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Installed in a city many consider ground zero for Black Lives Matter at a particularly volatile moment in U.S. race relations, Adam Pendleton: Becoming Imperceptible at the Contemporary Arts Center (CAC) in New Orleans is charged with a political urgency at odds with the artist’s restrained forms, prosaic typography, and cryptic citations. Yet the triumph—and challenge—of Pendleton’s language-based enquiries reside in their capacity to interrogate system and process as provocatively as they explore the African American experience. The show’s title, Becoming Imperceptible, evokes the ontological investigations of Gilles Deleuze and Felix Guattari, who coined the phrase, and a specifically black epistemology regarding questions of visibility that have long occupied African American intellectuals. Pendleton’s often-repeated claim to “incompleteness” as the most ethical form of art and being resonates in the title and the work exhibited. If skepticism of artistic authority underpins his work, a countervailing affirmation of absolutes, drawn from a troubled racial history, charges it with a sense of moral outrage and political promise.
Two murals, Yes But (2008) and Victim of American Democracy I (2015)—labeled with the exhibition’s single, solitary wall text, reading, “To go unnoticed is by no means easy”—give form to this central antinomy. Yes But reproduces part of an equivocal quote from French film director Jean-Luc Godard in paradoxically clear sans-serif print. At once emphatic and elusive, the abruptly truncated prose insinuates Deleuze’s conception of transcendence, described as an effacement of individuality, perception, and perceptibility. Victim of American Democracy I, in contrast, dissects and reassembles the spray-painted slogan “Black Lives Matter,” a stable in Pendleton’s repertoire since the 2012 murder of Trayvon Martin. Transformed into a virtually illegible composite, the mural, which also references Malcolm X—solemnized as a “victim of American democracy”—imbues the challenge of “going unnoticed” with the particular dilemmas of black subjectivity: the paradoxical struggle of African Americans for visibility as a means of political agency and desire for invisibility as a means of physical survival.
The visual dissonance of the multi-part installation, Victim of American Democracy I, including found images affixed directly to the wall at uncomfortable sight-lines and orientations, establishes the dizzying scope of Pendleton’s minimalist-collagist sensibilities, while providing a working introduction to the exhibition. Despite the visual cohesion produced by the exclusively black-and-white production, Pendleton’s recourse to remote, unidentified references—assiduously quoted, decontextualized, and atomized—simultaneously invites and frustrates interpretation. Appropriate to Pendleton’s ambivalence toward assigning meaning to his work, the exhibition’s organizers provide little interpretive guidance; a printed gallery guide in lieu of object labels and wall texts offers detailed descriptions of works while leaving the heavy lifting largely up to the viewer. The result is an exhibition that often resembles an enormous site-specific installation, in which reoccurring images, themes, and serial examples generate dialogue through coincidence and cross-reference.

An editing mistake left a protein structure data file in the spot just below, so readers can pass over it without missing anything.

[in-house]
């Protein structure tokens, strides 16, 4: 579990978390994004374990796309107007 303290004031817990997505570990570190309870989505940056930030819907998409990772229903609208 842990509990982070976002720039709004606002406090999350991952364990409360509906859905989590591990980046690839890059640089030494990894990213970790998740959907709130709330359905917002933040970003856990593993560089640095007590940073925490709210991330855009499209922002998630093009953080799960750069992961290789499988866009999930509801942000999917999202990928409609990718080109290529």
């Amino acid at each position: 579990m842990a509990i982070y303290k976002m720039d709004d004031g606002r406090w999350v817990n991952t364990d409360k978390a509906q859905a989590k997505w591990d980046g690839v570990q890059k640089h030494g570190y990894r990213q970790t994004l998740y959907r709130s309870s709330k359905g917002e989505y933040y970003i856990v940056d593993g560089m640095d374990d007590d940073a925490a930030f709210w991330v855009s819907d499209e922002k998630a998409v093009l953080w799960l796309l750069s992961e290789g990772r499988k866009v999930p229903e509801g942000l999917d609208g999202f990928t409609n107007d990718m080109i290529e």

Two of Pendleton’s most fully elaborated and compelling series, Black Dada/Column (2015–16) and Systems of Display (2015–16), reveal the force of exchange between his individual projects. Black Dada reproduces Sol LeWitt’s 1974 installation Incomplete Open Cube by photocopying, enlarging, and then hand-tracing the image; each individual iteration is marked with a single typeset letter from the title phrase, which is left deliberately incomplete when the series is exhibited. Systems of Display, in turn, consists of silkscreening onto a mirror crudely photocopied images related to West African independence movements of the 1950s and modernist projects of the 1920s and 1930s, which are then positioned beneath a glass lid labeled with a truncated word taken from an unknown yet discreet context. In isolation, the projects probe the open structure of language and the fluidity of text and image; taken together, however, the works critique historical hierarchies, underscoring the complicity of art in the maintenance thereof.
Drawn from Amiri Baraka’s 1964 poem “Black Dada Nihilismus,” the title Black Dada acknowledges the Harlem-based Black Arts movement, the artistic branch of the 1960s and 1970s Black Power movement, which coincided with the rise of Conceptualism. Similarly, the pictures of African liberation in Systems of Display, largely taken from Okwui Enwezor’s 2002 exhibition, The Short Century: Independence and Liberation Movements in Africa, 1945–1994, engage alternative modernisms and modernities native to the Black Atlantic. If references to occluded narratives rectify history, the idiosyncrasies of the mirror, the clumsy distortion of the photocopied image, and the synchronic references to geographically disparate events undermine teleological and empirical claims to historical truth.